Over 5,000 scientific studies on the subject have been published in recent years. Why so much interest? Because those who practice it are more likely to feel optimistic, motivated and with greater control over reality. In practice, future episodic thinking is linked to greater psychological well-being and has proved effective in countering cognitive decline. Additionally, research shows us that whoever applies to the Future Thinking is more prone to change: seeing you in ten years for example triggers a motivational drive that more easily leads to making healthier food choices, maintaining new healthy habits such as practicing a sport habitually, adopting more sustainable behaviors for the environment, meditating and so on Street. Finally, the researchers highlighted that this activity is closely linked to creativity. The more images, the more you train your flair and imagination that allow you a broader vision in every circumstance of life.
What happens in the brain
«The exercise of projecting oneself into a future dimension must be realistic: it is not an escape from reality. It is a difficult but important cognitive task. According to studies based on MRIs that monitor brain activity, future episodic thinking involves one greater connection between 11 areas of our brain, while for example when we remember an event only 6 are activated. The greatest effort is determined by the fact that not only are you imagining something that is not in proximity but also that you are trying to make sense of it: building a context. It can be compared to the creation of a scenography: selection of the cast and props, where it takes place, who is with us, what environment we are in.
Then you can continue to visualize what your needs and goals are in 10 years, asking yourself: what do I want from that scene? This is where motivation comes into play: typically this activity is linked to the deepest values and most essential needs, such as learning something new or helping others. What work would you like to do in the next decade? Finally, it is the turn of the feelings: the insula and the amygdala of the brain will activate to give you a clue, an omen of how you are on stage: are you happy or sad? Scared or curious? Are you free or as a couple? In the box below you can try a taste of how Future-Thinking works: the more you practice doing this exercise in a vivid and detailed way, the more effective it becomes », writes the expert.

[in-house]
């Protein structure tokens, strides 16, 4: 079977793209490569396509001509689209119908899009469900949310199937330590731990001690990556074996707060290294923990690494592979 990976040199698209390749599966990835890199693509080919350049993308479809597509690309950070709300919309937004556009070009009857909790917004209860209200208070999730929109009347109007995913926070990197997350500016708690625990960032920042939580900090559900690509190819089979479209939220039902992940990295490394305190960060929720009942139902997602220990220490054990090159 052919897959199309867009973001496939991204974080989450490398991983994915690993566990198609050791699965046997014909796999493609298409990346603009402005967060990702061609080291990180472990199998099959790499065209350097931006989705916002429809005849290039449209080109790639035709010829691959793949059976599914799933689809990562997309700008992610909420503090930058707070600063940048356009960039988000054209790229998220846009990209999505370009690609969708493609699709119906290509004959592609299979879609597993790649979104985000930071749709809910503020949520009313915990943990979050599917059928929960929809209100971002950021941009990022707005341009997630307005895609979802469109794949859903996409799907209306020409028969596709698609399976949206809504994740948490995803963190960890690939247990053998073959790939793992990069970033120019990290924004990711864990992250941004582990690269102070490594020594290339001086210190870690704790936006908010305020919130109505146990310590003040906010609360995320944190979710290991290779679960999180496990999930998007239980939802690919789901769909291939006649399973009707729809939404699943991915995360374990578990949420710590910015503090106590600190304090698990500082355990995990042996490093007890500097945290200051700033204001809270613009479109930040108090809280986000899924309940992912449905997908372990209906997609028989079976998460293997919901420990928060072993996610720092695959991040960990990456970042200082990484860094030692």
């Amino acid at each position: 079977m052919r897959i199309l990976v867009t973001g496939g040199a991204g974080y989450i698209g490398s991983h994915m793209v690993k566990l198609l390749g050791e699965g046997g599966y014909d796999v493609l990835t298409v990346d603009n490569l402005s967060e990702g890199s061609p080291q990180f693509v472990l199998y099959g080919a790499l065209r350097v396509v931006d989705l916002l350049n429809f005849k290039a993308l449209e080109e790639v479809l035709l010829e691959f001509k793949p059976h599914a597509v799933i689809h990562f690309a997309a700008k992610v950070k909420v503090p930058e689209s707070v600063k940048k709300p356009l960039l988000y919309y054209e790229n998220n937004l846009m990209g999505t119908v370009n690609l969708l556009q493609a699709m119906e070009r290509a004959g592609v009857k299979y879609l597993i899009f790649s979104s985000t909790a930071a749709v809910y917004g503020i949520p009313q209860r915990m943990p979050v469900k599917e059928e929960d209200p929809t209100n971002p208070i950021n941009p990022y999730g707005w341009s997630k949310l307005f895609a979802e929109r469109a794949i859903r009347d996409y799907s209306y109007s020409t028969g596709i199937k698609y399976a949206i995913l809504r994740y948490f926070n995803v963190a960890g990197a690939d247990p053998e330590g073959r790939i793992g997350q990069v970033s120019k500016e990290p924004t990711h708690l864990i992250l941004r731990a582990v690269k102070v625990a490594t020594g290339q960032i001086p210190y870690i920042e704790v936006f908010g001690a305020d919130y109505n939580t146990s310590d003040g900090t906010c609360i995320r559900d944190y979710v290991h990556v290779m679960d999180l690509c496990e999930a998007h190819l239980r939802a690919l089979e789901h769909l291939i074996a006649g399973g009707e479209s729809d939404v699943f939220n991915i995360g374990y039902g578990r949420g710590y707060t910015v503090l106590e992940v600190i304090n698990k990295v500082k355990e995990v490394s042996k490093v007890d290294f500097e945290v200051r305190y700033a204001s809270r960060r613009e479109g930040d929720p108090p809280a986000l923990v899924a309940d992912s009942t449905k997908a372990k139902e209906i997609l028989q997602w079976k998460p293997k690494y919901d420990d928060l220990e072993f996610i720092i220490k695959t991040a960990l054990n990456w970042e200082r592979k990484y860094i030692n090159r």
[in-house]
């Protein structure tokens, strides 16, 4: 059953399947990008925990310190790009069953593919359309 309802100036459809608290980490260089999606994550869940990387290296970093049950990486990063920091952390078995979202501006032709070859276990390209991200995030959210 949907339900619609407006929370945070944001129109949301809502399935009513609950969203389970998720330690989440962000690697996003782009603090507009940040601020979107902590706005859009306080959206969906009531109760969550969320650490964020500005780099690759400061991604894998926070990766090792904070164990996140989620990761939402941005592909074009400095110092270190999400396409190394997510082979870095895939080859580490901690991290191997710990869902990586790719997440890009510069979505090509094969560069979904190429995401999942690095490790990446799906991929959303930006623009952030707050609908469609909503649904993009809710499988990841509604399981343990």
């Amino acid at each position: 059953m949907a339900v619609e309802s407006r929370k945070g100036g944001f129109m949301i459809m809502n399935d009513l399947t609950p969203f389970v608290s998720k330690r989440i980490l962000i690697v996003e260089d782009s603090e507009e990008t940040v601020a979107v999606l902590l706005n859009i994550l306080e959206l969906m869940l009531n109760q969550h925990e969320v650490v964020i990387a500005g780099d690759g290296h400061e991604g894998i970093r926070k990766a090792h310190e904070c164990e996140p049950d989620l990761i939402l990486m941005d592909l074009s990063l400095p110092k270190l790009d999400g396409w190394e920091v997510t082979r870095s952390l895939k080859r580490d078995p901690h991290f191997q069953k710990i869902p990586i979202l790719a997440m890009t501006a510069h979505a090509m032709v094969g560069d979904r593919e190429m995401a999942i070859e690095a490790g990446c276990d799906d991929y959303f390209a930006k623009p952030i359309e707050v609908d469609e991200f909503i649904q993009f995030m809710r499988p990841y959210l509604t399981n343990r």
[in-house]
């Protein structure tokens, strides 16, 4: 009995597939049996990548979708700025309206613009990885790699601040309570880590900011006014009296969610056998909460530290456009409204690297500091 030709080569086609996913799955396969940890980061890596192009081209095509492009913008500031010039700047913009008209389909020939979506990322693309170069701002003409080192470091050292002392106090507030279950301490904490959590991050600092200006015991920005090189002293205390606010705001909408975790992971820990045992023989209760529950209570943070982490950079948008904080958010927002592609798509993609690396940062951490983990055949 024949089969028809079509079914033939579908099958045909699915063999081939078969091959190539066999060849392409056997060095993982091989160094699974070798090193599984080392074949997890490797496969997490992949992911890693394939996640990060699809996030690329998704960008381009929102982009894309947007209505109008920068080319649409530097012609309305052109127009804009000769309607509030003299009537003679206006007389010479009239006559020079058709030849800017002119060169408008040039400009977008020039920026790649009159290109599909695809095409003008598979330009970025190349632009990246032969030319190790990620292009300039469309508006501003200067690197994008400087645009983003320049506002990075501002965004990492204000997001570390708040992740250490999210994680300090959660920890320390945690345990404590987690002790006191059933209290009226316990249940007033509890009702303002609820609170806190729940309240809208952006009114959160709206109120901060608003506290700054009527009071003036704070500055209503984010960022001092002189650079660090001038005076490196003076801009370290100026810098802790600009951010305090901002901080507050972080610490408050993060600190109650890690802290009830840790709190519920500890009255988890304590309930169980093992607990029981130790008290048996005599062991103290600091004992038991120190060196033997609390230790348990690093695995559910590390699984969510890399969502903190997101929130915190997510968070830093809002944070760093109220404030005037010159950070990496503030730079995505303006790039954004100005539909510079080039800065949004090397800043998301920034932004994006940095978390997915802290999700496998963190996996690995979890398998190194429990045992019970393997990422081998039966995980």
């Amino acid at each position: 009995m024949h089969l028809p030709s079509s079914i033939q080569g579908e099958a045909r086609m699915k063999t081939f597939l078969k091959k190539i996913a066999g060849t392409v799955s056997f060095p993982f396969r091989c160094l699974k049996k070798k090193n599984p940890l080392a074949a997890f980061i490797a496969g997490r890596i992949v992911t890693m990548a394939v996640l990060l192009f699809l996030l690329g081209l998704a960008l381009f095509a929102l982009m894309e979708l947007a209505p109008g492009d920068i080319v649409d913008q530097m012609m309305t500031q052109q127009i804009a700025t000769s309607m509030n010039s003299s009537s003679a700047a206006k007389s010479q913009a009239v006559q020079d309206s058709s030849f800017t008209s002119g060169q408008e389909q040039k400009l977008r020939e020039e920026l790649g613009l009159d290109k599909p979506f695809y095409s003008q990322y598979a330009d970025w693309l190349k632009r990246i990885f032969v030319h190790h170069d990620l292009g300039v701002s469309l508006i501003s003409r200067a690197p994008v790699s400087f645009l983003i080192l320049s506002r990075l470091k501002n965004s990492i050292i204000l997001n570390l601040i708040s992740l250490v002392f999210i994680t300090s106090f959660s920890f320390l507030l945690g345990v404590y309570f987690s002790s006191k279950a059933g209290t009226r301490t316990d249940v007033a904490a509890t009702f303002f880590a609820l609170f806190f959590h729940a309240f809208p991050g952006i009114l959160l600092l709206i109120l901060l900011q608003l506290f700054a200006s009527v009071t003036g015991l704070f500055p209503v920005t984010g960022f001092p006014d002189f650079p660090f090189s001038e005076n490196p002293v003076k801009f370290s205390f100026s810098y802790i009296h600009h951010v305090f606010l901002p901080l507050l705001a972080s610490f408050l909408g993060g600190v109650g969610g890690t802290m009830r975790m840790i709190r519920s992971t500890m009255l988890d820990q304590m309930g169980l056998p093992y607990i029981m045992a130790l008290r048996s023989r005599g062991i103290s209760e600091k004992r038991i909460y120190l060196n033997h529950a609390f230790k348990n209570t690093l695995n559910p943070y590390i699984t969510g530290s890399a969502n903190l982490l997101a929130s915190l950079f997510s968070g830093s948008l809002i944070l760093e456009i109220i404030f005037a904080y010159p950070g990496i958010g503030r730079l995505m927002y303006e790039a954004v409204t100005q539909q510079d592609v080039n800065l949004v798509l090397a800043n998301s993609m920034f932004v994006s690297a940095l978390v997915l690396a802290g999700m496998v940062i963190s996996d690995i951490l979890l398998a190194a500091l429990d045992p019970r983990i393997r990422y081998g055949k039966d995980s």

It is important to understand that everyone always has the possibility to change the result of a match point, the winning point of a match: that of our existence.
Imagine the unimaginable
We invite you to take a mental journey ea project yourself into the next 10 years. It is not a random number: for example, it took 10 years for the use of the internet to go from 16 million academic researchers (1991) to one billion people (2001). And the same amount of time has passed from the first user of an I-Phone to when the majority of people on the planet started owning a smartphone, creating the new era of the ever-on (2007-2017). Finally, it took a decade for Facebook to go from one user to a billion users (2004-2015).
Now try to close your eyes and imagine yourself 10 years from now. You woke up incredibly excited about… your calendar marks a special event. What is it about? Fill that empty space with your imagination. What are you planning? What job do you do? Who do you have by your side? How are you dressed? Why are you excited? What resources do you need and how do you feel? Don’t be in a hurry – it may be necessary to start planting the seed of the imagination and then come back to it later. Keep playing with various possibilities and answer all the questions. Think about how you can be different from today and how those changes reflect your wishes.